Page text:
KAFA’s Legally Bride is one of the dearest campaigns to my heart. We wanted to create awareness around the existence of child marriage in Lebanon and give the NGO pressuring tools to use against the relevant authorities to make a change, and prohibit child marriage. I was enraged to live in a country where such laws exist and took this campaign very personally. The campaign got over 100 million organic views across different accounts & platforms. Over 100 publications & TV channels covered the story, the UN adopted our campaign to be its own anti-child marriage (#Idont campaign) and a famous prankster was inspired by our campaign replicating our social experiment in Times Square, NYC.
What does meaning this award mean to you?
Next Creative Leaders busts “the myth of scarcity” that women have been trained to believe in. It shows us that there is abundance of us out there; that we just have to work smartly and passionately, and most importantly, support each other. Next Creative Leaders is helping eradicate the mythology that women can’t or aren’t each other’s best supporters.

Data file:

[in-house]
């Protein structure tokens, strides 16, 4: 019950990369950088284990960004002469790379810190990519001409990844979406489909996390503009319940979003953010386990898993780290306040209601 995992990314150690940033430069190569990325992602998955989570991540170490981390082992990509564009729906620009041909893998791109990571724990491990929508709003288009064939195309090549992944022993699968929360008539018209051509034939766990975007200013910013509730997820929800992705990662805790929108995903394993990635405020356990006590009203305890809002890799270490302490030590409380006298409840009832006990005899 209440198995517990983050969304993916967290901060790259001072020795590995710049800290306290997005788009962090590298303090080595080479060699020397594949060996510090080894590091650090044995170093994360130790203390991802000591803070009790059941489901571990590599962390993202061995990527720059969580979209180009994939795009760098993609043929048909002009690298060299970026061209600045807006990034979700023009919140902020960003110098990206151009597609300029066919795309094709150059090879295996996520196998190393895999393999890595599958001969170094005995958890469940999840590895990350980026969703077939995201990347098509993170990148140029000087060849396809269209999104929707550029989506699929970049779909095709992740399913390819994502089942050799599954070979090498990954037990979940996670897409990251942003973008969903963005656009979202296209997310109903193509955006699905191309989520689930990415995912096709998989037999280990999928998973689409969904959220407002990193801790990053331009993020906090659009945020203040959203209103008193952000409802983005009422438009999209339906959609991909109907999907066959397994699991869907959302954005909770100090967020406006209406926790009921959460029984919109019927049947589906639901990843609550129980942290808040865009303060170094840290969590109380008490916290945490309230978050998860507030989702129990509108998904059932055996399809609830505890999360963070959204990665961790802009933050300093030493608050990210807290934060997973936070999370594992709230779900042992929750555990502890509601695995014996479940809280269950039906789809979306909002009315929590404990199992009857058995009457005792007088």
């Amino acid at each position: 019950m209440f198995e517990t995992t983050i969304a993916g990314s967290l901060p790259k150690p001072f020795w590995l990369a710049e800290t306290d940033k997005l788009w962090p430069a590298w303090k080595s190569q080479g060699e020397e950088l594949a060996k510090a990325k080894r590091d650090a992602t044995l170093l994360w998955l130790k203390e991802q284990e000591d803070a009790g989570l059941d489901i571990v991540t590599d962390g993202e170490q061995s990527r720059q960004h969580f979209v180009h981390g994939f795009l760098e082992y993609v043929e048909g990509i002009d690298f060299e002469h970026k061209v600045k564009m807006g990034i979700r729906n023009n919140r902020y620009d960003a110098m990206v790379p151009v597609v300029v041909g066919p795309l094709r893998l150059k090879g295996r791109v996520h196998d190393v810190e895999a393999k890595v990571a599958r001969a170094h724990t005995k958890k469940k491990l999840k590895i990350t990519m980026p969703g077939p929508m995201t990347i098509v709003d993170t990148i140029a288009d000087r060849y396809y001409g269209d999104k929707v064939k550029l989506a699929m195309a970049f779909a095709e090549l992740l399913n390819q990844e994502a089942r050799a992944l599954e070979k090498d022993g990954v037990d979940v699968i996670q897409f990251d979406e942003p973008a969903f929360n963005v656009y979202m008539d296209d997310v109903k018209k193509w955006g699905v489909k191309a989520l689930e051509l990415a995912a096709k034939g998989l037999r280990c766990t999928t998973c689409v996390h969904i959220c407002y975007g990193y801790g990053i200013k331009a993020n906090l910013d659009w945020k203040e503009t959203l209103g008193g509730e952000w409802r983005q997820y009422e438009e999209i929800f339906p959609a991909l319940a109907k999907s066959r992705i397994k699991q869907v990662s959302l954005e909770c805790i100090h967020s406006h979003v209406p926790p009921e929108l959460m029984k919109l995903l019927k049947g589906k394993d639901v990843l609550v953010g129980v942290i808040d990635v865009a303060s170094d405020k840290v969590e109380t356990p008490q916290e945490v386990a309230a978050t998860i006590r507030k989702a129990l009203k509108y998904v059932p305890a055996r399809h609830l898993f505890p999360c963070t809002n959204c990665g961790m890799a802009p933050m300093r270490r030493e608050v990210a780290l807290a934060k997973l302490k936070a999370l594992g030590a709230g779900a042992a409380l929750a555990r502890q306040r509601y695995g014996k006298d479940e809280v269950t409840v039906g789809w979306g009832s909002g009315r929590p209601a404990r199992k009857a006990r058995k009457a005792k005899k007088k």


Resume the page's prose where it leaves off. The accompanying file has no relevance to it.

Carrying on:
Who has most influenced you in your career thus far?
I have met so many inspiring women throughout my career, but having the opportunity to meet Chloe Gottlieb has been the biggest highlight of my journey. She’s a true enlightened leader who taught me to work smart, not hard, to be resilient, to set my priorities, to practice gratitude, to know my inner worth and use it to lead from within.
What do you feel is the biggest challenge facing women right now (work or non work related) and how would you solve it?